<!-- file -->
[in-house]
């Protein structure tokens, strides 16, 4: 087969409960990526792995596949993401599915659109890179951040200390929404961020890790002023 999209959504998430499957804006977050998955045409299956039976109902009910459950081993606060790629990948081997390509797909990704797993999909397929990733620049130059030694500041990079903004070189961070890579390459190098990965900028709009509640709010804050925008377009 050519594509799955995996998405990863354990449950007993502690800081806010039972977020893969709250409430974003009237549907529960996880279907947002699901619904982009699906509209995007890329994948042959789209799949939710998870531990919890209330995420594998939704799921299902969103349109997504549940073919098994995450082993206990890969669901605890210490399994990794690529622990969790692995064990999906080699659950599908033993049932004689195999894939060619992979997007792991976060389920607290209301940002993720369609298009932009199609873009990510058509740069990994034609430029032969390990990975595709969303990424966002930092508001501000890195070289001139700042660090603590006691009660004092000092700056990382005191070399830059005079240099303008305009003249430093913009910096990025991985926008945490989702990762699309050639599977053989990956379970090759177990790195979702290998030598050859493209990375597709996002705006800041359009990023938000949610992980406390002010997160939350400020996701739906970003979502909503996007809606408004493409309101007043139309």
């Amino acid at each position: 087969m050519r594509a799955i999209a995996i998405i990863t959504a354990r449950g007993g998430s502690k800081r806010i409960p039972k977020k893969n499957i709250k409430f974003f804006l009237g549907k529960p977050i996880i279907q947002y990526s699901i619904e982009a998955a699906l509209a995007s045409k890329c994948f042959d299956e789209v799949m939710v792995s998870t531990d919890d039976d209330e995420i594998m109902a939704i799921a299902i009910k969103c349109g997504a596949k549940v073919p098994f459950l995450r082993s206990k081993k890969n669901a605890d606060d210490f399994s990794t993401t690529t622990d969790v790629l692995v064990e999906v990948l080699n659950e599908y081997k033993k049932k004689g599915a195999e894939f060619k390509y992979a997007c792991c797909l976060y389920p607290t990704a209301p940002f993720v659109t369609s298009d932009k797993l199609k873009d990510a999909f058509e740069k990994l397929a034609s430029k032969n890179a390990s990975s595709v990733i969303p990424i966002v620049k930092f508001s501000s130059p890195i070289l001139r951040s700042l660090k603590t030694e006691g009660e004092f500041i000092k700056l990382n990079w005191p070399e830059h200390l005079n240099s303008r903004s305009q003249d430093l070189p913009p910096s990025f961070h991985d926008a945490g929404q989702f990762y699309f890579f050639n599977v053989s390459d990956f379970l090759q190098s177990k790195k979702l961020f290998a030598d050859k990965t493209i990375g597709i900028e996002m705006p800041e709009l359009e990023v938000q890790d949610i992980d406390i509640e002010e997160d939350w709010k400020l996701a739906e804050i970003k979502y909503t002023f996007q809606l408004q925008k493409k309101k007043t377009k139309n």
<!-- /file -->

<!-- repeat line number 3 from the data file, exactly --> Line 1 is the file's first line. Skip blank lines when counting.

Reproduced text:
């Amino acid at each position: 087969m050519r594509a799955i999209a995996i998405i990863t959504a354990r449950g007993g998430s502690k800081r806010i409960p039972k977020k893969n499957i709250k409430f974003f804006l009237g549907k529960p977050i996880i279907q947002y990526s699901i619904e982009a998955a699906l509209a995007s045409k890329c994948f042959d299956e789209v799949m939710v792995s998870t531990d919890d039976d209330e995420i594998m109902a939704i799921a299902i009910k969103c349109g997504a596949k549940v073919p098994f459950l995450r082993s206990k081993k890969n669901a605890d606060d210490f399994s990794t993401t690529t622990d969790v790629l692995v064990e999906v990948l080699n659950e599908y081997k033993k049932k004689g599915a195999e894939f060619k390509y992979a997007c792991c797909l976060y389920p607290t990704a209301p940002f993720v659109t369609s298009d932009k797993l199609k873009d990510a999909f058509e740069k990994l397929a034609s430029k032969n890179a390990s990975s595709v990733i969303p990424i966002v620049k930092f508001s501000s130059p890195i070289l001139r951040s700042l660090k603590t030694e006691g009660e004092f500041i000092k700056l990382n990079w005191p070399e830059h200390l005079n240099s303008r903004s305009q003249d430093l070189p913009p910096s990025f961070h991985d926008a945490g929404q989702f990762y699309f890579f050639n599977v053989s390459d990956f379970l090759q190098s177990k790195k979702l961020f290998a030598d050859k990965t493209i990375g597709i900028e996002m705006p800041e709009l359009e990023v938000q890790d949610i992980d406390i509640e002010e997160d939350w709010k400020l996701a739906e804050i970003k979502y909503t002023f996007q809606l408004q925008k493409k309101k007043t377009k139309n």